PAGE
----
The top-line Emerald Rapids chip, the 5th gen Xeon 8592+, will have 64 cores, an improvement from the 60 cores in Sapphire Rapids. The chip will operate at a 1.9GHz frequency that can max out at 3.9GHz in turbo mode. It has 320MB of cache, draws 350 watts of power, and fits into two-socket systems. It costs a whopping $11,600.

Prices and specifications for General Purpose 5th Generation Xeon Emerald Rapids processors. Click to enlarge. Source Intel

Emerald Rapids includes 5600MT/s of DDR5 memory bandwidth, an improvement from 4800MT/s in Sapphire Rapids. The chip will also make possible for the first time some real world implementations of the Compute Express Link 1.1 interface (CXL), Singhal said.

For the CXL implementation, the chip supports eight channels of native-attached memory that customers can define four additional ranges that can populated behind CXL. Software manages and supports the memory channels.

“So you’re going to get 12 channels… of memory, and it is just exposed as a single range,” said Sailesh Kottapalli, a senior fellow at Intel.

The bandwidth expansions support exposure to more memory channels around the CXL implementation, which ensures “we don’t have a lot of data left behind,” Kottapalli said.

The new chip was broken into two logical blocks, which is an improvement from the four logical clusters in Sapphire Rapids. With Emerald Rapids, the two logical clusters are broken up into two-way 32-core blocks so VMs can be scheduled for multitenant usages and still provide more efficient utilization and power efficiency, Kottapalli said.

Prices and specifications for PERFORMANCE General Purpose 5th Generation Xeon Emerald Rapids processors. Click to enlarge. Source Intel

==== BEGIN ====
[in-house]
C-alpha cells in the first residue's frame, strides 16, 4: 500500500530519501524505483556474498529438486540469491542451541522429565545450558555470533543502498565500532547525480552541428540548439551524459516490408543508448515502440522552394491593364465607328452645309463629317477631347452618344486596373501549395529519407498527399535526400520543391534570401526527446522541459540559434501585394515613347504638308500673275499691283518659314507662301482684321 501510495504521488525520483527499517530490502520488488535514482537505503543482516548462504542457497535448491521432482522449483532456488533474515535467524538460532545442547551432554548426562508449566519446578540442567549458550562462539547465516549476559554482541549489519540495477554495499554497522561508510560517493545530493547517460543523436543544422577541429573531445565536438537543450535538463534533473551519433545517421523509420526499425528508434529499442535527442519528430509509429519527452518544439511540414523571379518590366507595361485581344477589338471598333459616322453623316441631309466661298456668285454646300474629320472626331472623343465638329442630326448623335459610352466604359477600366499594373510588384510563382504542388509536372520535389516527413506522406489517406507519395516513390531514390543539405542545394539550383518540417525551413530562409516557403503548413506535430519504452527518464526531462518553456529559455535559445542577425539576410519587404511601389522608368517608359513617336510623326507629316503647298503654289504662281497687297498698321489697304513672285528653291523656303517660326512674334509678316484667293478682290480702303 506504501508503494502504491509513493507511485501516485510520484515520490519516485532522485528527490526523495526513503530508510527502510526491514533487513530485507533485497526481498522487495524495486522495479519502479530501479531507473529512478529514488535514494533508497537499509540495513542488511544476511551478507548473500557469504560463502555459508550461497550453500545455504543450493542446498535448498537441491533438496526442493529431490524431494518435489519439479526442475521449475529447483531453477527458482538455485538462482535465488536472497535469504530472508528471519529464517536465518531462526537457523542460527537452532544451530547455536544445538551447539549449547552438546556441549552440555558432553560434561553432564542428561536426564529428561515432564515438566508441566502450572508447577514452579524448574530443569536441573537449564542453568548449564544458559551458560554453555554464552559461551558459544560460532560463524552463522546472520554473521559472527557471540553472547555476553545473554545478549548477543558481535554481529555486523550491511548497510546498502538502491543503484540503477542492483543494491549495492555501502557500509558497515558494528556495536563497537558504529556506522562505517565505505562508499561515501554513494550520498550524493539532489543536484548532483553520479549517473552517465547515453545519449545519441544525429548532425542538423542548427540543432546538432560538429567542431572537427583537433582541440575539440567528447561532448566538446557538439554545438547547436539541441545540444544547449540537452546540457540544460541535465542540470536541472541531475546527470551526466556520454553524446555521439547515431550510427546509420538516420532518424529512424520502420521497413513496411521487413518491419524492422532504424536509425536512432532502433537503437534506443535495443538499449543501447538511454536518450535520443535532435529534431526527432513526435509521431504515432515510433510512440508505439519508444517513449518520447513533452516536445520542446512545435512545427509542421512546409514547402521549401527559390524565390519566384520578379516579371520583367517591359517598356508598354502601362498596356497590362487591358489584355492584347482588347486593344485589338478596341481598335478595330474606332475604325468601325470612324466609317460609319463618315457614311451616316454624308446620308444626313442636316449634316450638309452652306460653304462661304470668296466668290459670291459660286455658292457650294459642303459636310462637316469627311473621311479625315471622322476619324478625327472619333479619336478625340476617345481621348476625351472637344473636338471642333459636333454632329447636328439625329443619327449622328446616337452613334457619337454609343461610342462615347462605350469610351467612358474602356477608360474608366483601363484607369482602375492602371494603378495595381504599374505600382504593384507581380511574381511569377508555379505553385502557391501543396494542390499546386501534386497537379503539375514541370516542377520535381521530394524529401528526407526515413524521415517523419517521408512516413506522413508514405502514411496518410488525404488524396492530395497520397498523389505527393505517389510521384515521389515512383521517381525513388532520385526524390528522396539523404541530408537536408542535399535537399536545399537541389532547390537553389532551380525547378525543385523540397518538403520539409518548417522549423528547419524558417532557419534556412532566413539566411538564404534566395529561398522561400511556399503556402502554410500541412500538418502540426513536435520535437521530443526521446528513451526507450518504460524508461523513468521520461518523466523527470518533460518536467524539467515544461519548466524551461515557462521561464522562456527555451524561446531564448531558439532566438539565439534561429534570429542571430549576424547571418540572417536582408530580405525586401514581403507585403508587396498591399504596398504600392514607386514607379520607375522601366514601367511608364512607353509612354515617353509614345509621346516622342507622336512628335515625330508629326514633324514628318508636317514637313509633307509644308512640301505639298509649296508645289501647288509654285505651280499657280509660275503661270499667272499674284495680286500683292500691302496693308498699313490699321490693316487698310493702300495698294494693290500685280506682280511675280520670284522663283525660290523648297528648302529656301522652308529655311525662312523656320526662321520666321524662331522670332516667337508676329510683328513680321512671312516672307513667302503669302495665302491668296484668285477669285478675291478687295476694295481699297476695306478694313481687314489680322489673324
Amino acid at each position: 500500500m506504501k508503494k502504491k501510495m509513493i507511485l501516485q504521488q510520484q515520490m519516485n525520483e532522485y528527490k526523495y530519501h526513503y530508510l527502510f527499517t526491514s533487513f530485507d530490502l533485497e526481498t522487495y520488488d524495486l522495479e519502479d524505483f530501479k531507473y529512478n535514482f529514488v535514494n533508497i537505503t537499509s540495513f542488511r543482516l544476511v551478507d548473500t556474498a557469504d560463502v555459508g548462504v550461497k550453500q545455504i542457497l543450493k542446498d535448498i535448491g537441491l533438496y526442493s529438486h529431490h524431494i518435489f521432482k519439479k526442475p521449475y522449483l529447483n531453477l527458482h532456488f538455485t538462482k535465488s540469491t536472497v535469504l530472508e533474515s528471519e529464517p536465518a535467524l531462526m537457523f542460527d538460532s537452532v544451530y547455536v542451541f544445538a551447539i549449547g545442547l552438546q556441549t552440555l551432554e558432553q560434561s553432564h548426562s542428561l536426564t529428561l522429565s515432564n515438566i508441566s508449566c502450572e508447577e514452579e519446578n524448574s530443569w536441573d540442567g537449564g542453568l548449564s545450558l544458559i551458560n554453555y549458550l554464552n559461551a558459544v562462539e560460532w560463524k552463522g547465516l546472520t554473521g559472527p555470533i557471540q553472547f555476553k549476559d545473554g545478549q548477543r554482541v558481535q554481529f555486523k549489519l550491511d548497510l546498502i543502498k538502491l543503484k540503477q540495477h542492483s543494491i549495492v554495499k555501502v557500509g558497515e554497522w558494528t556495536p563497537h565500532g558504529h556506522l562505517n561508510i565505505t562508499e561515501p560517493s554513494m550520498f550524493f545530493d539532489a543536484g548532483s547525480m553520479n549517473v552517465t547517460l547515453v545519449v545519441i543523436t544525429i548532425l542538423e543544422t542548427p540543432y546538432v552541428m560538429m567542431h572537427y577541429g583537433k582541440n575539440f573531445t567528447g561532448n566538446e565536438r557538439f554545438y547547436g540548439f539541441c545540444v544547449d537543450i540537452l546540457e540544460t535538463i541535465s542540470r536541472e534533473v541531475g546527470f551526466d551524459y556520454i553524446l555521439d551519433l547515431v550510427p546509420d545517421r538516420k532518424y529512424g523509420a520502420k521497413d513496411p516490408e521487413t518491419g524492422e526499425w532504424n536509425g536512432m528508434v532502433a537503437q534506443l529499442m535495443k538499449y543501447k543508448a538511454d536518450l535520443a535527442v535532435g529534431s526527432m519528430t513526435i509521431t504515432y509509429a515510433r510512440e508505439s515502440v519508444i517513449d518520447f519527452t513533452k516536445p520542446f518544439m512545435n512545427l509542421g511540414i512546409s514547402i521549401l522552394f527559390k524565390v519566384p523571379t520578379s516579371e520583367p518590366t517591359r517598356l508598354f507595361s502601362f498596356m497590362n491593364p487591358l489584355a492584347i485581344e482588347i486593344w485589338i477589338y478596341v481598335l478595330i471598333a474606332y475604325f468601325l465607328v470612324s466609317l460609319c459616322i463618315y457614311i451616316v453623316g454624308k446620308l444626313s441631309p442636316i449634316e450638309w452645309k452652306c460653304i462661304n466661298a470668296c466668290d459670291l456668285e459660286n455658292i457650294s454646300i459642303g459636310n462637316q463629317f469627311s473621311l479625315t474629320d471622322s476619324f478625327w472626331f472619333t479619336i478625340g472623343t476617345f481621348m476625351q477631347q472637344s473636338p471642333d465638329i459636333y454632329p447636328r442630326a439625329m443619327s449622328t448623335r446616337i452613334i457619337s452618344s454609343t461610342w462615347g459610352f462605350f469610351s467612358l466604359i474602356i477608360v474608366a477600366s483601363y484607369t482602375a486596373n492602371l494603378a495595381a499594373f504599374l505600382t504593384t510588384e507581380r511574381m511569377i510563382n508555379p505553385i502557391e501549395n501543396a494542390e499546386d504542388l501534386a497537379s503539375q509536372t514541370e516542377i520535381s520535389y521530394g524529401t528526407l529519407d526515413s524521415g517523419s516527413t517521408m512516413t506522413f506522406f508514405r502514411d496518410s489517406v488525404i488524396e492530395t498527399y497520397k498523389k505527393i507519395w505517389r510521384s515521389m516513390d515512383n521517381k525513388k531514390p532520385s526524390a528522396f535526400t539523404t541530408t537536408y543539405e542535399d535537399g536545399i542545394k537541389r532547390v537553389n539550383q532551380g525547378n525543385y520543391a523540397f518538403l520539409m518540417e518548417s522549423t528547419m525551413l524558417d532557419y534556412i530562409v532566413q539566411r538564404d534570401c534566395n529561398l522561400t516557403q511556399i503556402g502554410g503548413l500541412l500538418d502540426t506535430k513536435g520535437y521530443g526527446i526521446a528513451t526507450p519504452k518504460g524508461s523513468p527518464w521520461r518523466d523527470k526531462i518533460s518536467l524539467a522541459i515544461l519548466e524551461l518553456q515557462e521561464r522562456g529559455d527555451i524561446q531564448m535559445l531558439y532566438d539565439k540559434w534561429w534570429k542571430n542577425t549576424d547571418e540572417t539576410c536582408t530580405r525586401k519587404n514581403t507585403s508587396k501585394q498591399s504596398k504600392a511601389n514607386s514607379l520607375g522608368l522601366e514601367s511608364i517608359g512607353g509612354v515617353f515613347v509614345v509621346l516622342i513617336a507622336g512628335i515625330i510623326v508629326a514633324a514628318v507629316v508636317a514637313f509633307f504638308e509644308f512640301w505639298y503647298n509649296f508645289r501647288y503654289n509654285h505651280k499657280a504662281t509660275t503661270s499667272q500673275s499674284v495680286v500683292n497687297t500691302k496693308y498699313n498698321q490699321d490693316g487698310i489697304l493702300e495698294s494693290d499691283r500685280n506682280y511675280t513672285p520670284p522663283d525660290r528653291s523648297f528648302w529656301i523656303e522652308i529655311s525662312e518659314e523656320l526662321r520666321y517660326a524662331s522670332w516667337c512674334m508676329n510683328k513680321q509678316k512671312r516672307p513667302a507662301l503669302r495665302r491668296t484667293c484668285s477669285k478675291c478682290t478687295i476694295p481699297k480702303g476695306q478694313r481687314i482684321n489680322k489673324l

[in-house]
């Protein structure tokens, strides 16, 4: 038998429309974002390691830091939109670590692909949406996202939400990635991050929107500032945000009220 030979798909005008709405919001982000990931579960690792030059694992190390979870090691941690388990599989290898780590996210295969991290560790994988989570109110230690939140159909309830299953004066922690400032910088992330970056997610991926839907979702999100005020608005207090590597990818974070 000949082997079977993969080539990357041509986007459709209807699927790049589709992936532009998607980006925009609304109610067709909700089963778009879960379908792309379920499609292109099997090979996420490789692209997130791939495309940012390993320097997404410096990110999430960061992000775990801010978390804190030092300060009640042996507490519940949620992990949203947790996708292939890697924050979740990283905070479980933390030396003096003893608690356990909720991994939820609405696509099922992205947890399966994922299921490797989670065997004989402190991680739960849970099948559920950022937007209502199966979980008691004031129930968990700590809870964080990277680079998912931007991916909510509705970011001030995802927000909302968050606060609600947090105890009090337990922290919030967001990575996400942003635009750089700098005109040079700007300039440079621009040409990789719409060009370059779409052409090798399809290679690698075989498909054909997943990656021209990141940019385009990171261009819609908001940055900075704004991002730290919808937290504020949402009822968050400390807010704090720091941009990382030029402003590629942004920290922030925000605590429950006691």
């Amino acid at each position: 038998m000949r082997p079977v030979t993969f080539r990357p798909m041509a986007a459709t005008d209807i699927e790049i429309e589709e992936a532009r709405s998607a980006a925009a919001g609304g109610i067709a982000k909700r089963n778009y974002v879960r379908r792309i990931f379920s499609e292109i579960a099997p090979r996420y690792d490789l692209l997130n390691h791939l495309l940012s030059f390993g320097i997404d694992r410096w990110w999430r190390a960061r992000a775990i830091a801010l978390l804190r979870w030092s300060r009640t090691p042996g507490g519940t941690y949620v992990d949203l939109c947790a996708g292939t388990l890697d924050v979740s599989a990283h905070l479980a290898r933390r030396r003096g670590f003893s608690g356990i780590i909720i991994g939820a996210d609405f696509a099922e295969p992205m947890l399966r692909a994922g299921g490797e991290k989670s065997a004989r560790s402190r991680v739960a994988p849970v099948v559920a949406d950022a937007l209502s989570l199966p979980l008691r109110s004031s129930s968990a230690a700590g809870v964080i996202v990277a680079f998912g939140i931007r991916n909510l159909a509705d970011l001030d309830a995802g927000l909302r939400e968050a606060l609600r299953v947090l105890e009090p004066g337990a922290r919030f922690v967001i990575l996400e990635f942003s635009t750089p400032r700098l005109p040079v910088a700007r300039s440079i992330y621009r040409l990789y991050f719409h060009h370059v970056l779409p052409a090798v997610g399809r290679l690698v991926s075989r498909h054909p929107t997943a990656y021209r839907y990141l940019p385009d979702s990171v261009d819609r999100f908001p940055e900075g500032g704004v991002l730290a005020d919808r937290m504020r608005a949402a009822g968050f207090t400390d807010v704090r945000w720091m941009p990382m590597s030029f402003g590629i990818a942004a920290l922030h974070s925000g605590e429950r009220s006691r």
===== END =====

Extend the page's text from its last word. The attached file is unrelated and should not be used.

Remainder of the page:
The performance benefits of Emerald Rapids are not much to write home about. On average, the chip is 1.21 times faster on application performance than Sapphire Rapids but 1.84 times faster than 3rd Gen Xeon chips, a more relevant metric for customers looking to upgrade servers.

The inferencing AI improvements on Emerald Rapids were between 1.1 and 1.44 times faster compared to Sapphire Rapids for the BFloat16 data type. The new chip has many of the same AI features, including the AMX instruction set introduced in Sapphire Rapids.

Intel was able to improve the frequency for heavy AVX usages by about 10% and up to 10% for AMX usages, depending on the different profiles.

Intel also did a lot of work to deliver power efficiency improvements when servers are idle and cores are not operating. Intel introduced an optimized power mode with Sapphire Rapids, and architectural changes have led to power efficiency improvements with Emerald Rapids.

Kottapalli claimed 100 watts of saving per socket when in idle mode.

“It is quite common that systems generally run at 25 to 50% of the utilization. They don’t necessarily run that 100%. None of the infrastructure providers really want to provision for 100%, 75% is usually about the peak,” Kottapalli said.

Emerald Rapids also has security features such as TDX (Trust Domain Extensions), which creates a secure enclave to run applications. TDX prevents theft of data as it moves inside chips. Security typically slows down the performance of chips, but Singhal said the performance penalty is in the single digits.

The chip is also capable of on-demand capabilities, in which cloud providers can theoretically shut off features and charge an extra fee to switch on those features.

Intel also talked extensively about its Gaudi chips, which are taking on a more important role as it tries to catch up with Nvidia in AI training and inferencing. The Gaudi2 chip is now shipping, with Gaudi 3 coming next year.